Survival of HIV-1 and HIV-2 perinatally infected children in The Gambia

Schim van der Loeff, MF; Hansmann, A; Awasana, AA; Ota, MO; O'Donovan, D; Sarge-Njie, R; Ariyoshi, K; Milligan, P; Whittle, H; (2003) Survival of HIV-1 and HIV-2 perinatally infected children in The Gambia. AIDS (London, England), 17. pp. 2389-2394. ISSN 0269-9370 DOI:

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SUMMARY: BACKGROUND The risk of mother-to-child transmission (MTCT) of HIV-2 is much lower than that of HIV-1, but the long-term prognosis of perinatally infected HIV-2 children is unknown. We re-visited children who were part of a large MTCT study in The Gambia (conducted during 1993-1997), in order to compare the long-term survival of children perinatally infected with HIV-2 with that of seronegative and of HIV-1 infected children.METHODS Five to eight years' follow-up of a cohort of children born to HIV-negative, HIV-1 positive, and HIV-2 positive mothers.RESULTS Seven hundred and seventy-four children were followed up for a median of 6.6 years. Of 17 perinatally HIV-1 infected children, three were still alive on 1 July 2001, two had been lost to follow-up, and 12 had died. The median survival was 2.5 years. Of eight HIV-2 infected children five were still alive, none were lost to follow-up and three had died. The mortality hazards ratio of both HIV-1 [9.9; 95% confidence interval (CI), 5.2-19], and of HIV-2 infected children (3.9; CI, 1.2-12) was significantly increased compared with children of seronegative mothers. The mortality hazards ratio of HIV uninfected children of HIV-1 or HIV-2 infected mothers was not significantly increased compared to that of children of seronegative mothers (P = 0.17 and P = 0.5 respectively).CONCLUSIONS Children with perinatally acquired HIV-2 infection have a higher mortality than children of seronegative mothers. Guidelines for treatment of HIV-1 infected children should be used for treatment of HIV-2 infected children.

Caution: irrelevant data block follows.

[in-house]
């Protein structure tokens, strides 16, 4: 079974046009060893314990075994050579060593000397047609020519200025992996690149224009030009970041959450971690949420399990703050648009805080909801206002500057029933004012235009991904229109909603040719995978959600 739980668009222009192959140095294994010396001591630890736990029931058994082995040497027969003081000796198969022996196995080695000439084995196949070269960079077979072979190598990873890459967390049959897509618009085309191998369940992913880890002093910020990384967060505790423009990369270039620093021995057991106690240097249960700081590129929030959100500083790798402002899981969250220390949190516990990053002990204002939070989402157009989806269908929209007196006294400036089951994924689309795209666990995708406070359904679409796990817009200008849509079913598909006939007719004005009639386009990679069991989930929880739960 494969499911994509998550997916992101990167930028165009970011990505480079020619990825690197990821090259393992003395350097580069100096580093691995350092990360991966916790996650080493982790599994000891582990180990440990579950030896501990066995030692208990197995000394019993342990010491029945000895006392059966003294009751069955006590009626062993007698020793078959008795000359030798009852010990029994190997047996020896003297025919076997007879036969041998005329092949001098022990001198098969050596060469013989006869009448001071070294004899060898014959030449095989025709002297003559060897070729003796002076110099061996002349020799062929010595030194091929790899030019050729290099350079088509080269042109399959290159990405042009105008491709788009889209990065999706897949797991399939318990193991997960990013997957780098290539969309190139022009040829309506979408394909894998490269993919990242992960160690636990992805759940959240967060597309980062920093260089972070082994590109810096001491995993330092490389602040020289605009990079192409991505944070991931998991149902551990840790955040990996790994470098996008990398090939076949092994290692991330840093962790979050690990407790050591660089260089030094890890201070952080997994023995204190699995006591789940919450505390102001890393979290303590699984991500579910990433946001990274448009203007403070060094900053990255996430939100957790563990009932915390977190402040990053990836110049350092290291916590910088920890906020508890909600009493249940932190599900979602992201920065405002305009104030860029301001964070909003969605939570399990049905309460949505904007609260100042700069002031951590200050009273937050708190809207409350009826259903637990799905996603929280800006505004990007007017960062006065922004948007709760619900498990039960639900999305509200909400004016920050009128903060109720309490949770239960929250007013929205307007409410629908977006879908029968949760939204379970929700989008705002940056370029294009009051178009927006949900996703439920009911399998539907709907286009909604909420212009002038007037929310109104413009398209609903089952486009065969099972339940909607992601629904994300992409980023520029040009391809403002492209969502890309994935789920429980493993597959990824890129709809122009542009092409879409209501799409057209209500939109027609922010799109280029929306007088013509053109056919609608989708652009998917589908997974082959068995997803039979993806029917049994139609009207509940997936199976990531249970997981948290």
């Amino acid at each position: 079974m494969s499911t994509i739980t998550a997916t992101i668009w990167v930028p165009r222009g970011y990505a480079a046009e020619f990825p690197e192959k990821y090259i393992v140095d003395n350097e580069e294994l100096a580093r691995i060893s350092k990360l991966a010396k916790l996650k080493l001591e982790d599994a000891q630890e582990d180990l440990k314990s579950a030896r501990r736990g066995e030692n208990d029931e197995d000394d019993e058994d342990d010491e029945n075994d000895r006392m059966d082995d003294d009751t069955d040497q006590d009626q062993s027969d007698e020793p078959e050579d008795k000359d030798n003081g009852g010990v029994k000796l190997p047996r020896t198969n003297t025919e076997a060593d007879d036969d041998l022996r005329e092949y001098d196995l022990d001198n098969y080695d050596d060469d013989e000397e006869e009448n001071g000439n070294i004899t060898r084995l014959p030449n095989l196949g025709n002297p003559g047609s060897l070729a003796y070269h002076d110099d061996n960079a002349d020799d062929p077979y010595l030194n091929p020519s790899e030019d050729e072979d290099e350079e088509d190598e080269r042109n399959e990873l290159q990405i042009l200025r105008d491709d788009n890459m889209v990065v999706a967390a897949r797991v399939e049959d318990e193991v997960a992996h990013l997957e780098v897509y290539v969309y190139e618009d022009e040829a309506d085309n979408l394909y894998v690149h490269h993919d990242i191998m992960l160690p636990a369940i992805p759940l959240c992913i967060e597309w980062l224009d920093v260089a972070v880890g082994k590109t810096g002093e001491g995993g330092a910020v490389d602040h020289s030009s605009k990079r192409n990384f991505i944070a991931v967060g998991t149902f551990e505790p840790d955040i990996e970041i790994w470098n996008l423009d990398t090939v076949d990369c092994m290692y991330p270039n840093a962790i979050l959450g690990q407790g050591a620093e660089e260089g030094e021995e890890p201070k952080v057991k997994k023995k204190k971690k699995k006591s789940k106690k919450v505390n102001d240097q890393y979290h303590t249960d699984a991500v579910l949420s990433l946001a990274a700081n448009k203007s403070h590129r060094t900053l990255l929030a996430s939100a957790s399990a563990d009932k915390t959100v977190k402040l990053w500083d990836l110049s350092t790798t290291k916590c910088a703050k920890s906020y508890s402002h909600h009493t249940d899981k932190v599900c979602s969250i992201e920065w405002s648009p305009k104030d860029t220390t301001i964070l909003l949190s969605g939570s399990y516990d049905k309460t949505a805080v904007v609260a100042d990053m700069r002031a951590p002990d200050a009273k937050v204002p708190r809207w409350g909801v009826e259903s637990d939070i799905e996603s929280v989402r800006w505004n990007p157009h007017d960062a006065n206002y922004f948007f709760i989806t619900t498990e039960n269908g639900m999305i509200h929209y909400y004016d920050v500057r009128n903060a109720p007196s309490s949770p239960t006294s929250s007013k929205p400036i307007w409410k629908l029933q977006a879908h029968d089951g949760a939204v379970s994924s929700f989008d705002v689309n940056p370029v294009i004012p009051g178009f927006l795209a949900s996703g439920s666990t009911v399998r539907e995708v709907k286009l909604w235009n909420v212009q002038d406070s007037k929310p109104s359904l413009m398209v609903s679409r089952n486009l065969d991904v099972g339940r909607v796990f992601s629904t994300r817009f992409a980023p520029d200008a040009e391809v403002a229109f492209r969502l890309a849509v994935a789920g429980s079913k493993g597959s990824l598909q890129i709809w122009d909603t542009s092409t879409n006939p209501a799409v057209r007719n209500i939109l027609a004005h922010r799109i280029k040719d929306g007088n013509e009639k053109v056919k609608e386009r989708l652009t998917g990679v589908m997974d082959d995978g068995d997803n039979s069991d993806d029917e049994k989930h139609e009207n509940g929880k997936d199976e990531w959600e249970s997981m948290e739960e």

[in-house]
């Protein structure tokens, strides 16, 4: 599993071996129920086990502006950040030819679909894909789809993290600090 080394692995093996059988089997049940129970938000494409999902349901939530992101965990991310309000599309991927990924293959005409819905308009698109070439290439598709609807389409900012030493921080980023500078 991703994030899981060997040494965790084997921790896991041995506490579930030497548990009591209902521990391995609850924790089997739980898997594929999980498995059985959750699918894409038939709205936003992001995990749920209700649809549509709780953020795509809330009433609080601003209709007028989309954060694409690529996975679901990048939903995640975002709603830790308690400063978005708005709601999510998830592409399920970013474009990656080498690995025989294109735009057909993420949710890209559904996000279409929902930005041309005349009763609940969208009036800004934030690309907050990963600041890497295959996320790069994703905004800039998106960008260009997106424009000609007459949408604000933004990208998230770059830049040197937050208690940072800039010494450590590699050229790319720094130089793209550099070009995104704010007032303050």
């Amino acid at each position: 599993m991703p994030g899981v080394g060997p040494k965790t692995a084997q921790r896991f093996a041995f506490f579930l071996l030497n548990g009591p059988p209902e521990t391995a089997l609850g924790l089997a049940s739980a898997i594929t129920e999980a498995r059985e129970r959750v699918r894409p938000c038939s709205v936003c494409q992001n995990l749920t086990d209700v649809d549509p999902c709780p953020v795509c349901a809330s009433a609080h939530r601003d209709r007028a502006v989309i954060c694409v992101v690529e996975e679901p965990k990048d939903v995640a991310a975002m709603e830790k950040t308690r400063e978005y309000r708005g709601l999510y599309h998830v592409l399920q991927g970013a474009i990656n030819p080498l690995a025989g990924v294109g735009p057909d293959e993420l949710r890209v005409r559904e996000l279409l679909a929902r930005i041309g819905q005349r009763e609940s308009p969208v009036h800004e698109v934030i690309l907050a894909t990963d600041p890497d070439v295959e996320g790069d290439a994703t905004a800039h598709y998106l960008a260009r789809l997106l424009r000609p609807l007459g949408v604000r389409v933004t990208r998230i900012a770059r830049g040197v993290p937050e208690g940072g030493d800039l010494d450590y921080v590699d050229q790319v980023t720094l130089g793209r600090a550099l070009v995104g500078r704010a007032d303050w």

Item Type: Article
Faculty and Department: Faculty of Epidemiology and Population Health > Dept of Infectious Disease Epidemiology
Research Centre: Tropical Epidemiology Group
PubMed ID: 14571192


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